British police have admitted that there is no prospect of them identifying who was responsible for a high profile hack of data from the Climate Research Centre (CRU) at the University of East Anglia.
The security breach - dubbed "ClimateGate" - came to light in November 2009, when a 61MB file containing 1079 emails and over 3800 documents was uploaded to the internet, and claims were made that some of the confidential emails revealed how the CRU had tried to hide the truth about climate change.
Inevitably there was much speculation as to who might have been responsible for the hack.
Norfolk's police force has now announced that it is closing the investigation because there is "no realistic prospect of identifying the offender or offenders and launching criminal proceedings within the time constraints imposed by law."
The closure of the investigation is prompted by the statutory limit of three years since the original offence in 2009 has almost expired, with little progress made in discovering the culprit.
"The international dimension of investigating the World Wide Web especially has proved extremely challenging," said Senior Investigating Officer, Detective Superintendent Julian Gregory. "However, as a result of our enquiries, we can say that the data breach was the result of a sophisticated and carefully orchestrated attack on the CRU's data files, carried out remotely via the internet. The offenders used methods common in unlawful internet activity to obstruct enquiries."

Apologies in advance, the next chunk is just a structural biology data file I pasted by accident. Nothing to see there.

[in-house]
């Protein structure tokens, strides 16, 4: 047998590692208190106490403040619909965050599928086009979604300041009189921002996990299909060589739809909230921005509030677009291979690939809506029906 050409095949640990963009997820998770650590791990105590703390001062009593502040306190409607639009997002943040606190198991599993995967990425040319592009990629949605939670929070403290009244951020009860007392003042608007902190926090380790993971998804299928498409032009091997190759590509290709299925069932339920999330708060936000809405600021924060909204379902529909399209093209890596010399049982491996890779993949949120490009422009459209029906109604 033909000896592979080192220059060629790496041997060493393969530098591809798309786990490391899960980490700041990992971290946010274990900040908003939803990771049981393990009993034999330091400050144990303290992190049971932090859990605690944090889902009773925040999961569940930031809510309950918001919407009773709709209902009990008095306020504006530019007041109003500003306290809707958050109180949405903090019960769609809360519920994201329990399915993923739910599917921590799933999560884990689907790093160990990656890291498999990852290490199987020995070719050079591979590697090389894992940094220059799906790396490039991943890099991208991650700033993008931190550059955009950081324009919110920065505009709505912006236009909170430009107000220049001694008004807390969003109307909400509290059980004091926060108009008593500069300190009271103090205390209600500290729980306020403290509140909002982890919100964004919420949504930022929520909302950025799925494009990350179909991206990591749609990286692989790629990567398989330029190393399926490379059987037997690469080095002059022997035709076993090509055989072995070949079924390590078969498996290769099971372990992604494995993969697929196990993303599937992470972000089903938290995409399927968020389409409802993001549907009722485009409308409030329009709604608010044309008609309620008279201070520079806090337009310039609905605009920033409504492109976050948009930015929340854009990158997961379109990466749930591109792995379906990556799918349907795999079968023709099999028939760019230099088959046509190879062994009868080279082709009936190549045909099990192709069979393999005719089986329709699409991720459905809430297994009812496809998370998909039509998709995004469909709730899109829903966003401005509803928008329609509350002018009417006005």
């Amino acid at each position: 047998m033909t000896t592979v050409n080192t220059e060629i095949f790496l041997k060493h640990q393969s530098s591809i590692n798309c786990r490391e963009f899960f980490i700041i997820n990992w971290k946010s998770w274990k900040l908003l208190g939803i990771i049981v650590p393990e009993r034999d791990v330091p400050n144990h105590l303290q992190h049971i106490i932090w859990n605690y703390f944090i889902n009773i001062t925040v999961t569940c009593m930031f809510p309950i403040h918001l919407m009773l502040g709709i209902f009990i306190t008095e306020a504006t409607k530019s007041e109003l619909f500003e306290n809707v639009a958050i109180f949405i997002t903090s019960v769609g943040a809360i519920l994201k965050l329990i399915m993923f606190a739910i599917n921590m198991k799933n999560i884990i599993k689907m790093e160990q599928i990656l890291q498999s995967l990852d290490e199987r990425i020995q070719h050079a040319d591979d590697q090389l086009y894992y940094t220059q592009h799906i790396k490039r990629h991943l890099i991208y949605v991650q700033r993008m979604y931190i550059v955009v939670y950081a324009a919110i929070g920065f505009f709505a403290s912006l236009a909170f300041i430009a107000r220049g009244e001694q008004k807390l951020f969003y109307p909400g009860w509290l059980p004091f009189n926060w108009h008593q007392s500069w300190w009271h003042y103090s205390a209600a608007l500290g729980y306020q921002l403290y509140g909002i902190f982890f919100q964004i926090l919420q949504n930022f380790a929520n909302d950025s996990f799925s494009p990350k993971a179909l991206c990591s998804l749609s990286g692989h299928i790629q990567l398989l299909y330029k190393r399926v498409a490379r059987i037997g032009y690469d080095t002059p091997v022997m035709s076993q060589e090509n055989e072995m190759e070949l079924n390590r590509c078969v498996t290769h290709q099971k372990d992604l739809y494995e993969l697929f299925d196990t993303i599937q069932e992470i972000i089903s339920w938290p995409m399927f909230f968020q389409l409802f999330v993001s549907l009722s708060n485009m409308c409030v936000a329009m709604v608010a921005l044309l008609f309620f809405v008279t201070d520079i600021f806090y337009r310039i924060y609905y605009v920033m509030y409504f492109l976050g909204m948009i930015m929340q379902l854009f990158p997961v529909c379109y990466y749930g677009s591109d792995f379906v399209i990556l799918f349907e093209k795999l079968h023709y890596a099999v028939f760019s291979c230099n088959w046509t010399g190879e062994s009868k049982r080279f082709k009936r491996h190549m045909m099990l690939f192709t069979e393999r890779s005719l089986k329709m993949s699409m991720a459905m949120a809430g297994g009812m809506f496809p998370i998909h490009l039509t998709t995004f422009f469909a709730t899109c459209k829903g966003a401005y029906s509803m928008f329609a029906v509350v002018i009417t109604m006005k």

DS Gregory stomped on speculation that the hack had been an inside job. "There is no evidence to suggest that anyone working at or associated with the University of East Anglia was involved in the crime," he said.
Unless someone associated with the hack owns up to their involvement, it seems that the story of "ClimateGate" may remain a mystery.Follow @gcluley
Melting earth image, courtesy of Shutterstock.